Tuesday, December 31, 2002
Forgive me, but it seems to me that President Bush is making an ass of himself over North Korea.
Situation A: A state that has been revealed to have a secret nuclear weapons effort, that we believe already has two nuclear weapons, that is still technically at war with a close ally, that has threatened nuclear war if we don't do what they want, that has just expelled international monitors and reopened a nuclear facility that our government said we would destroy unilaterally if it was reopened.
Situation B: A state that we believe to have a secret nuclear weapons effort (but we haven't revealed hard evidence yet), that we do not believe has yet developed nuclear weapons, that is believed to have engaged in terrorist operations against the United States and its allies (but we haven't revealed hard evidence yet), that has just reinvited in international weapons inspectors and against whom we may be obliged (depending on your interpretation of the most recent Security Council resolution) to move against through the U.N. rather than unilaterally.
We're rattling the sabre in against the state in Situation B and declaring that Situation A is resolvable by diplomacy and "economic pressure." This against a state with virtually no economic links with the outside world.
I fear we're going to become a laughingstock. The Administration policy of downplaying the Korea threat is going to seriously undermine its case on Iraq. This is the scenario everyone was worried about when we abandoned the "two war" policy of the first Bush Administration and reduced force levels to the point where we expected only to "win-hold-win" (and that, it seems, is optimistic). This Administration is moving in the direction of being more appeasement-minded that the Clinton Administration, allowing North Korea to openly go nuclear with no consequence whatsoever. And it is revealing to the world that (a) America cannot handle two problems at once; (b) once you have nuclear weapons, America will be decisively deterred from attacking you. We are also suggesting, incorrectly, that our war in Iraq stems from ulterior motives.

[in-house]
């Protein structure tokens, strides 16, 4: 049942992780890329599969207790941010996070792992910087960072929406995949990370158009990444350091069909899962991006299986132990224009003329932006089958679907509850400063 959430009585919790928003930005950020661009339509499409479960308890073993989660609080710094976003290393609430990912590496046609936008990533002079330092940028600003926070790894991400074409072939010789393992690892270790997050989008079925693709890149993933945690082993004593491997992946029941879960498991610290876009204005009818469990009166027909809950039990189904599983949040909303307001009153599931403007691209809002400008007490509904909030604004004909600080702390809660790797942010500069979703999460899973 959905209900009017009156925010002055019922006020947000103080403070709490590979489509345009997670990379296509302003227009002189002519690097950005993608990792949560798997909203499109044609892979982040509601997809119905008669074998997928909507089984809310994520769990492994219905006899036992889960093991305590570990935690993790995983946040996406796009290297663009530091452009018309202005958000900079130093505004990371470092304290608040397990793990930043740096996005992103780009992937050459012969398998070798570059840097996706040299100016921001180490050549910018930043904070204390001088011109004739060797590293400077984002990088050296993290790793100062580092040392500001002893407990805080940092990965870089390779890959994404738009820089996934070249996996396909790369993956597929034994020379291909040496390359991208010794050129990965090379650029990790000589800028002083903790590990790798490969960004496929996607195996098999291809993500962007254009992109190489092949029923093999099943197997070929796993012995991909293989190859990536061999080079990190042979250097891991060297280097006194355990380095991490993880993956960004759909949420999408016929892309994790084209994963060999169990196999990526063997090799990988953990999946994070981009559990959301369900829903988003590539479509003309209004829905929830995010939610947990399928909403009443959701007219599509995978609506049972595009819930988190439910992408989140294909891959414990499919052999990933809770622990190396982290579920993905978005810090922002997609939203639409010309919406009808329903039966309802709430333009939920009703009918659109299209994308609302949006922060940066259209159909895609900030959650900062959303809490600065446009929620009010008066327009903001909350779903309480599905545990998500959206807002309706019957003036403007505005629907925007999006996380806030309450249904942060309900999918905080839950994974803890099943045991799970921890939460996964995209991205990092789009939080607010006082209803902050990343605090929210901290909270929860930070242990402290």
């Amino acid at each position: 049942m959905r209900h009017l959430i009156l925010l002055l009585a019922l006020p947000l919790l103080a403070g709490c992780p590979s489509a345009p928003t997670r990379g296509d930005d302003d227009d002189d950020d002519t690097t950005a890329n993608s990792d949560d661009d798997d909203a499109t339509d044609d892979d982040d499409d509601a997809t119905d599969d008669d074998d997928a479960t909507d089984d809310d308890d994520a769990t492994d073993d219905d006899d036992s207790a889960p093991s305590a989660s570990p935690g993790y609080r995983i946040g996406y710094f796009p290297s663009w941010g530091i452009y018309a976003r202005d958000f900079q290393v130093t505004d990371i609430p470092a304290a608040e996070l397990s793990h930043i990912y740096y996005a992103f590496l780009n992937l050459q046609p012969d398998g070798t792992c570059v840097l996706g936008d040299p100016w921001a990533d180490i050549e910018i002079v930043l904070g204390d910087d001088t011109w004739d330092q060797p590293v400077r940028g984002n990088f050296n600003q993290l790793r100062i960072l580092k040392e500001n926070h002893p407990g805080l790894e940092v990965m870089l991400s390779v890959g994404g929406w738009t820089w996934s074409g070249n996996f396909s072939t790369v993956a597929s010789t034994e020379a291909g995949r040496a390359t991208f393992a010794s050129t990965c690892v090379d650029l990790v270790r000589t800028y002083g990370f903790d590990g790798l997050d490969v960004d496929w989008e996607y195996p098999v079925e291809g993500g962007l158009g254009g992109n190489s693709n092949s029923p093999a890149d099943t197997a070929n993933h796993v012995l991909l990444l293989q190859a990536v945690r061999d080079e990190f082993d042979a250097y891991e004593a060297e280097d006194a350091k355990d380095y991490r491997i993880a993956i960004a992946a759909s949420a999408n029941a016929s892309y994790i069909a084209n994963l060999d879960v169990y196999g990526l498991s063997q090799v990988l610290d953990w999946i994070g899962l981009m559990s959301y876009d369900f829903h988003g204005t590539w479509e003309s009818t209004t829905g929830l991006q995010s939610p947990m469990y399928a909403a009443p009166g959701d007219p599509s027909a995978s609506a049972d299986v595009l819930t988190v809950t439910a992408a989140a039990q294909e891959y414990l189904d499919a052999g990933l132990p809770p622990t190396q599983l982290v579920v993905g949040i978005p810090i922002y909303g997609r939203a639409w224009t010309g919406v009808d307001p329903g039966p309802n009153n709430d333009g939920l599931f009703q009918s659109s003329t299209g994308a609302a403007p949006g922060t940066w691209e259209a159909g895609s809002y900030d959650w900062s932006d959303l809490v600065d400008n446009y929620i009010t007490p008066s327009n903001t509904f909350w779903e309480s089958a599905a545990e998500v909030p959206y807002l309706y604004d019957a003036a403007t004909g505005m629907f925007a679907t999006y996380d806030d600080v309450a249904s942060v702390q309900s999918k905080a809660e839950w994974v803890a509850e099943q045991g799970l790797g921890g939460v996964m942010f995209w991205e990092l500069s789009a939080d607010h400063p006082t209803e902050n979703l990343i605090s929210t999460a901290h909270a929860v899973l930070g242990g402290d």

This can't go on. The United States military has got to start making visible preparations for fighting two wars at once. The North Koreans have got to start worrying that if they start up their plutonium reprocessing facility, we will blow it up. And we have got to start lining up the diplomatic ducks - not for a round of negotiations with North Korea, but for the reentry of weapons inspectors, peacefully if possible but by force if necessary. The Chinese need to get the message: we will not tolerate a nuclear North Korea. And we will not rely on the regime to "declare" itself non-nuclear. We will rely only on Western observers, on the ground, with full access to the country, to prove that there's no nuclear program going on. If the Chinese don't want a military confrontation between the U.S. and North Korea, they should have a confrontation of their own.
This, it seems to me, is the minimum for us to be credible. It is the minimum for us to be able to launch the necessary war against Iraq with at least a fig-leaf of international support, and the minimum to keep North Korea from coming to the conclusion that it is home-free and blackmail will always work. In which case, triple the list of countries on the list to buy some of that North Korean nuclear technology. If we keep going down this road, I'm afraid John Derbyshire is going to be proved right on Iraq, and that Iran is going to go nuclear within months, with North Korean help. That'll leave us 0 for 3 against the Axis of Evil at the dawn of 2004.
Happy New Year.